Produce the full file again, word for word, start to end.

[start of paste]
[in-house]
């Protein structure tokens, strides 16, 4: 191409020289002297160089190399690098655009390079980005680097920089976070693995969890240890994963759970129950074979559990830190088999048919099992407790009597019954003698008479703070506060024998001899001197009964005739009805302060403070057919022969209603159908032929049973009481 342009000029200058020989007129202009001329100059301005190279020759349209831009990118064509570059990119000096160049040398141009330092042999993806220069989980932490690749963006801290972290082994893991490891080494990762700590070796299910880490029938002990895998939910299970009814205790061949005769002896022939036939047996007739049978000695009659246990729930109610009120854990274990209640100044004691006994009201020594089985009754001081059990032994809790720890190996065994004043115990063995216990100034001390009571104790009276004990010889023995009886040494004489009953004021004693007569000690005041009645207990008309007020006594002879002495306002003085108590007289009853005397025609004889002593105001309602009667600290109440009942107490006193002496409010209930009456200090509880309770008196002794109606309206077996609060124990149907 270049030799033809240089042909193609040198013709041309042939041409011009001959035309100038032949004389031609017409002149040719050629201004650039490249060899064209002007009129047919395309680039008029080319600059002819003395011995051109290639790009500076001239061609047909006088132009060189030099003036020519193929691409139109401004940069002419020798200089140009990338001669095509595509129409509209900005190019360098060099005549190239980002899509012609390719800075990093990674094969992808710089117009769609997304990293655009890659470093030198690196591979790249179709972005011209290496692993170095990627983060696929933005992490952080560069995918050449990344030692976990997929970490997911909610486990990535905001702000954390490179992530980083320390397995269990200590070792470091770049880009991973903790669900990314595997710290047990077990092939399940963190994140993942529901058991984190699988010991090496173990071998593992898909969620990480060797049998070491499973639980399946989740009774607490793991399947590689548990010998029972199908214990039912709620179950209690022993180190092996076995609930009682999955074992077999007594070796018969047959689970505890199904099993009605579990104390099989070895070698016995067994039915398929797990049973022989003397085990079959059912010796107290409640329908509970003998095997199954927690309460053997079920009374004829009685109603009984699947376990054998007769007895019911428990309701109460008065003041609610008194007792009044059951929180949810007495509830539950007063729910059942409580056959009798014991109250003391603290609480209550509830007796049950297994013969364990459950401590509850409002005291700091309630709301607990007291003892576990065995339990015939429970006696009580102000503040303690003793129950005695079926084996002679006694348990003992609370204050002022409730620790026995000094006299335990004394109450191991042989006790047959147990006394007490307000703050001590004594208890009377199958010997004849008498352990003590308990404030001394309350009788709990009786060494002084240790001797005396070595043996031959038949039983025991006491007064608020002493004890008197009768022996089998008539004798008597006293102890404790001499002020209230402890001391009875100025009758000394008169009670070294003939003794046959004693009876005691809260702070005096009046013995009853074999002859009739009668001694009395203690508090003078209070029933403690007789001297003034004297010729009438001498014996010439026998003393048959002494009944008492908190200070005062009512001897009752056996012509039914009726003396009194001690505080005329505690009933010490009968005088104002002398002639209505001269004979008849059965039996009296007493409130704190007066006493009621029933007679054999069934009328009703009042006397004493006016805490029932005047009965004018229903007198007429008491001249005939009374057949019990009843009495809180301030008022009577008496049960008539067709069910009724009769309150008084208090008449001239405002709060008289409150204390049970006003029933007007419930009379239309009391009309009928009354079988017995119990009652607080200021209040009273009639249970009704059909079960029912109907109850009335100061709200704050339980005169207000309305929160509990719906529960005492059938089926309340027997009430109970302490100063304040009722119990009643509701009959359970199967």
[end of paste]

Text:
[in-house]
């Protein structure tokens, strides 16, 4: 191409020289002297160089190399690098655009390079980005680097920089976070693995969890240890994963759970129950074979559990830190088999048919099992407790009597019954003698008479703070506060024998001899001197009964005739009805302060403070057919022969209603159908032929049973009481 342009000029200058020989007129202009001329100059301005190279020759349209831009990118064509570059990119000096160049040398141009330092042999993806220069989980932490690749963006801290972290082994893991490891080494990762700590070796299910880490029938002990895998939910299970009814205790061949005769002896022939036939047996007739049978000695009659246990729930109610009120854990274990209640100044004691006994009201020594089985009754001081059990032994809790720890190996065994004043115990063995216990100034001390009571104790009276004990010889023995009886040494004489009953004021004693007569000690005041009645207990008309007020006594002879002495306002003085108590007289009853005397025609004889002593105001309602009667600290109440009942107490006193002496409010209930009456200090509880309770008196002794109606309206077996609060124990149907 270049030799033809240089042909193609040198013709041309042939041409011009001959035309100038032949004389031609017409002149040719050629201004650039490249060899064209002007009129047919395309680039008029080319600059002819003395011995051109290639790009500076001239061609047909006088132009060189030099003036020519193929691409139109401004940069002419020798200089140009990338001669095509595509129409509209900005190019360098060099005549190239980002899509012609390719800075990093990674094969992808710089117009769609997304990293655009890659470093030198690196591979790249179709972005011209290496692993170095990627983060696929933005992490952080560069995918050449990344030692976990997929970490997911909610486990990535905001702000954390490179992530980083320390397995269990200590070792470091770049880009991973903790669900990314595997710290047990077990092939399940963190994140993942529901058991984190699988010991090496173990071998593992898909969620990480060797049998070491499973639980399946989740009774607490793991399947590689548990010998029972199908214990039912709620179950209690022993180190092996076995609930009682999955074992077999007594070796018969047959689970505890199904099993009605579990104390099989070895070698016995067994039915398929797990049973022989003397085990079959059912010796107290409640329908509970003998095997199954927690309460053997079920009374004829009685109603009984699947376990054998007769007895019911428990309701109460008065003041609610008194007792009044059951929180949810007495509830539950007063729910059942409580056959009798014991109250003391603290609480209550509830007796049950297994013969364990459950401590509850409002005291700091309630709301607990007291003892576990065995339990015939429970006696009580102000503040303690003793129950005695079926084996002679006694348990003992609370204050002022409730620790026995000094006299335990004394109450191991042989006790047959147990006394007490307000703050001590004594208890009377199958010997004849008498352990003590308990404030001394309350009788709990009786060494002084240790001797005396070595043996031959038949039983025991006491007064608020002493004890008197009768022996089998008539004798008597006293102890404790001499002020209230402890001391009875100025009758000394008169009670070294003939003794046959004693009876005691809260702070005096009046013995009853074999002859009739009668001694009395203690508090003078209070029933403690007789001297003034004297010729009438001498014996010439026998003393048959002494009944008492908190200070005062009512001897009752056996012509039914009726003396009194001690505080005329505690009933010490009968005088104002002398002639209505001269004979008849059965039996009296007493409130704190007066006493009621029933007679054999069934009328009703009042006397004493006016805490029932005047009965004018229903007198007429008491001249005939009374057949019990009843009495809180301030008022009577008496049960008539067709069910009724009769309150008084208090008449001239405002709060008289409150204390049970006003029933007007419930009379239309009391009309009928009354079988017995119990009652607080200021209040009273009639249970009704059909079960029912109907109850009335100061709200704050339980005169207000309305929160509990719906529960005492059938089926309340027997009430109970302490100063304040009722119990009643509701009959359970199967």